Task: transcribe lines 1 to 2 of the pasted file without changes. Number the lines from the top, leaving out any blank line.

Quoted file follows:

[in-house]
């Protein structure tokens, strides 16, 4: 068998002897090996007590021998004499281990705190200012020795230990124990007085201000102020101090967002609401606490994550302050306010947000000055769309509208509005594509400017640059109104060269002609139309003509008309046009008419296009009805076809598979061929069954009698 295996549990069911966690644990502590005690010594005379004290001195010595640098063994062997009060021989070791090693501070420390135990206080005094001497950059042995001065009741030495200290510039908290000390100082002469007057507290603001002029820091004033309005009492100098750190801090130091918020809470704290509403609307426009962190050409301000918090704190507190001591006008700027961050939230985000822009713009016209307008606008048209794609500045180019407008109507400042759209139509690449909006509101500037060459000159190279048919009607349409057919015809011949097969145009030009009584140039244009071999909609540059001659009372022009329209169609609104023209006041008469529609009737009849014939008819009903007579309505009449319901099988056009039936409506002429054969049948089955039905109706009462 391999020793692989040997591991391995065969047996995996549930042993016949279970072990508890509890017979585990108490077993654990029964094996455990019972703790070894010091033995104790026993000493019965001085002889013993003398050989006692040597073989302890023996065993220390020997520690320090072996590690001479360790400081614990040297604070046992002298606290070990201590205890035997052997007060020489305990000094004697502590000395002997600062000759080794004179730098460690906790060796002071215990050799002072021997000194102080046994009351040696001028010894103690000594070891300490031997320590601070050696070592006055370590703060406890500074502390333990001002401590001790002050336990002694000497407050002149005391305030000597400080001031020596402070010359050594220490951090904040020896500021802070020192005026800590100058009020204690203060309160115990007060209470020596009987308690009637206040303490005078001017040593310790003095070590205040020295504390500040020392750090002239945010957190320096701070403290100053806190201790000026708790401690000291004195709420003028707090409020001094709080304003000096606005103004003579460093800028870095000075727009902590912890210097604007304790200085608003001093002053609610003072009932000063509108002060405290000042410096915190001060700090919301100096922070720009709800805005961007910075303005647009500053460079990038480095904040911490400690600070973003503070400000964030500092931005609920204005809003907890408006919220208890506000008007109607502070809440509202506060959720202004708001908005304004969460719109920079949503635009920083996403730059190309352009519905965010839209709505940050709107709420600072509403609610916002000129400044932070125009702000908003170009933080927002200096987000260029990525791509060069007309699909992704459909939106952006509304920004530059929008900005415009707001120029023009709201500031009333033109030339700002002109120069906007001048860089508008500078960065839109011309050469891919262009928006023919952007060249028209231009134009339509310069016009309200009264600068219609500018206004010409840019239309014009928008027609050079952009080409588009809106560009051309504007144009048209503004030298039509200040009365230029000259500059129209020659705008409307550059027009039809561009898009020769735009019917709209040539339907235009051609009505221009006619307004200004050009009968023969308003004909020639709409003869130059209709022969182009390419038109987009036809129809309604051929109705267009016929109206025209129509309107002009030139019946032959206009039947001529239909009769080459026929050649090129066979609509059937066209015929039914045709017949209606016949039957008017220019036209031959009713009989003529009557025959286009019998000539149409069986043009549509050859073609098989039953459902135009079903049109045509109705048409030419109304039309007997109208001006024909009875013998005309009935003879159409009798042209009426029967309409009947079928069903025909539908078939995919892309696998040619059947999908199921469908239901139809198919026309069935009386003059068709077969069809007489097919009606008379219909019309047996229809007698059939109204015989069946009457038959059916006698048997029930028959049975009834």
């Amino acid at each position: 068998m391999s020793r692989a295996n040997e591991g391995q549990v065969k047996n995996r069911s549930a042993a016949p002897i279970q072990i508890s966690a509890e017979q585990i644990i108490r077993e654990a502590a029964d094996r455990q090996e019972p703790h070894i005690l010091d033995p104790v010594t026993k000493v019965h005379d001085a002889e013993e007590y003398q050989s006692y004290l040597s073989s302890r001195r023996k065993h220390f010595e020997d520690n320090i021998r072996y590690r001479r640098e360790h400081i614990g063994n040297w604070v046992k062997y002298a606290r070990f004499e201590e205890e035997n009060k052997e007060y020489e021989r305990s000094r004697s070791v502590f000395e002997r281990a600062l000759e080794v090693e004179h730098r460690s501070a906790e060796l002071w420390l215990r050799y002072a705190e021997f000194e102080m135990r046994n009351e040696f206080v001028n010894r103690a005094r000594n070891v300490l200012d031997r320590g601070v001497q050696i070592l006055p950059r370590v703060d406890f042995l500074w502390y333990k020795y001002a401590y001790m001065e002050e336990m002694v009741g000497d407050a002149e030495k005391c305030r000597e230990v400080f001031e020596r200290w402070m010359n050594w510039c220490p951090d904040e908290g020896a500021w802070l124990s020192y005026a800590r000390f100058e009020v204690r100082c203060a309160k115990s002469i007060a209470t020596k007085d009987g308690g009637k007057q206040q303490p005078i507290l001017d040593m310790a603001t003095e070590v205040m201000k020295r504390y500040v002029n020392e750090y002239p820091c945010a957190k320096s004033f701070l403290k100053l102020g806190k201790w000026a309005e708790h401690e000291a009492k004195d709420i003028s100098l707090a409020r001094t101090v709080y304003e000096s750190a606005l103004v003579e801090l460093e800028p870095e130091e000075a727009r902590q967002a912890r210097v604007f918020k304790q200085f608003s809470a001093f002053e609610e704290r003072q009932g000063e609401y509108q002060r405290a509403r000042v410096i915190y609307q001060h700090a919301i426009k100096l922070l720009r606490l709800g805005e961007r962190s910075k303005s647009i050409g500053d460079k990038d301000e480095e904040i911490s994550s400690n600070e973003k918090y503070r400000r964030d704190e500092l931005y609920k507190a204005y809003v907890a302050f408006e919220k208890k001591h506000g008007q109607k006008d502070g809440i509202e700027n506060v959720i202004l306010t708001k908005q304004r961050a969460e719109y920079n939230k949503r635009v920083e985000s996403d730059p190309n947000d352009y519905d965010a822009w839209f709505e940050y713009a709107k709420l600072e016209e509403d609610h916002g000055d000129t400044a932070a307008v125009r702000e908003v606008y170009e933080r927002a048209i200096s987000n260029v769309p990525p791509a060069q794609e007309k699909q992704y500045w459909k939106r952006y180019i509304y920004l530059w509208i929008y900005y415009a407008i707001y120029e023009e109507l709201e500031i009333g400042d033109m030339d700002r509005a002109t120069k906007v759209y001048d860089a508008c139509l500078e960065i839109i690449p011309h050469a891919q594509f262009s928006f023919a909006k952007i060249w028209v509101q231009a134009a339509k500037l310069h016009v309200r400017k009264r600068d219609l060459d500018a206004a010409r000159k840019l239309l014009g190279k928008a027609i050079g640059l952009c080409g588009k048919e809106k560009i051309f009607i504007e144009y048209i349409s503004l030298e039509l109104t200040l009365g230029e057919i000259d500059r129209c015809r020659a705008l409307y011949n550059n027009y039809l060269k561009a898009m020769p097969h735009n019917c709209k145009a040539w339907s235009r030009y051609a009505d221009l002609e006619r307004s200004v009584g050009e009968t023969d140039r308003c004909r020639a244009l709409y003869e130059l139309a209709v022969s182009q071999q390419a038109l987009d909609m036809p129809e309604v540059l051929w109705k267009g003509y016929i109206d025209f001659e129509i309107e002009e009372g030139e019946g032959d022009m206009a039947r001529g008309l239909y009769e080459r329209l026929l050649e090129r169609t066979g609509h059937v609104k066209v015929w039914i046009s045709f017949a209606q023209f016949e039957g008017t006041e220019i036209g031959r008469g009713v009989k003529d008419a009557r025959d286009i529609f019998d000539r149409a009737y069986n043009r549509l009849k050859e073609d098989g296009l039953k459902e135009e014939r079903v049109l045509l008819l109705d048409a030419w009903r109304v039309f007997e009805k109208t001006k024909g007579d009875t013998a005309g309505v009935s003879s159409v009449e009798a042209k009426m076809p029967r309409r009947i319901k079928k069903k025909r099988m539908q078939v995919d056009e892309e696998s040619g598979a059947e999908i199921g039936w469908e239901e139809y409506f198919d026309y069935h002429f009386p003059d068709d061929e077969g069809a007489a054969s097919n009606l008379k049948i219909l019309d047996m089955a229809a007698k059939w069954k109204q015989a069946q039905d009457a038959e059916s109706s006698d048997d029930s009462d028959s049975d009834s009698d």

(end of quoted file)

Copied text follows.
[in-house]
């Protein structure tokens, strides 16, 4: 068998002897090996007590021998004499281990705190200012020795230990124990007085201000102020101090967002609401606490994550302050306010947000000055769309509208509005594509400017640059109104060269002609139309003509008309046009008419296009009805076809598979061929069954009698 295996549990069911966690644990502590005690010594005379004290001195010595640098063994062997009060021989070791090693501070420390135990206080005094001497950059042995001065009741030495200290510039908290000390100082002469007057507290603001002029820091004033309005009492100098750190801090130091918020809470704290509403609307426009962190050409301000918090704190507190001591006008700027961050939230985000822009713009016209307008606008048209794609500045180019407008109507400042759209139509690449909006509101500037060459000159190279048919009607349409057919015809011949097969145009030009009584140039244009071999909609540059001659009372022009329209169609609104023209006041008469529609009737009849014939008819009903007579309505009449319901099988056009039936409506002429054969049948089955039905109706009462 391999020793692989040997591991391995065969047996995996549930042993016949279970072990508890509890017979585990108490077993654990029964094996455990019972703790070894010091033995104790026993000493019965001085002889013993003398050989006692040597073989302890023996065993220390020997520690320090072996590690001479360790400081614990040297604070046992002298606290070990201590205890035997052997007060020489305990000094004697502590000395002997600062000759080794004179730098460690906790060796002071215990050799002072021997000194102080046994009351040696001028010894103690000594070891300490031997320590601070050696070592006055370590703060406890500074502390333990001002401590001790002050336990002694000497407050002149005391305030000597400080001031020596402070010359050594220490951090904040020896500021802070020192005026800590100058009020204690203060309160115990007060209470020596009987308690009637206040303490005078001017040593310790003095070590205040020295504390500040020392750090002239945010957190320096701070403290100053806190201790000026708790401690000291004195709420003028707090409020001094709080304003000096606005103004003579460093800028870095000075727009902590912890210097604007304790200085608003001093002053609610003072009932000063509108002060405290000042410096915190001060700090919301100096922070720009709800805005961007910075303005647009500053460079990038480095904040911490400690600070973003503070400000964030500092931005609920204005809003907890408006919220208890506000008007109607502070809440509202506060959720202004708001908005304004969460719109920079949503635009920083996403730059190309352009519905965010839209709505940050709107709420600072509403609610916002000129400044932070125009702000908003170009933080927002200096987000260029990525791509060069007309699909992704459909939106952006509304920004530059929008900005415009707001120029023009709201500031009333033109030339700002002109120069906007001048860089508008500078960065839109011309050469891919262009928006023919952007060249028209231009134009339509310069016009309200009264600068219609500018206004010409840019239309014009928008027609050079952009080409588009809106560009051309504007144009048209503004030298039509200040009365230029000259500059129209020659705008409307550059027009039809561009898009020769735009019917709209040539339907235009051609009505221009006619307004200004050009009968023969308003004909020639709409003869130059209709022969182009390419038109987009036809129809309604051929109705267009016929109206025209129509309107002009030139019946032959206009039947001529239909009769080459026929050649090129066979609509059937066209015929039914045709017949209606016949039957008017220019036209031959009713009989003529009557025959286009019998000539149409069986043009549509050859073609098989039953459902135009079903049109045509109705048409030419109304039309007997109208001006024909009875013998005309009935003879159409009798042209009426029967309409009947079928069903025909539908078939995919892309696998040619059947999908199921469908239901139809198919026309069935009386003059068709077969069809007489097919009606008379219909019309047996229809007698059939109204015989069946009457038959059916006698048997029930028959049975009834």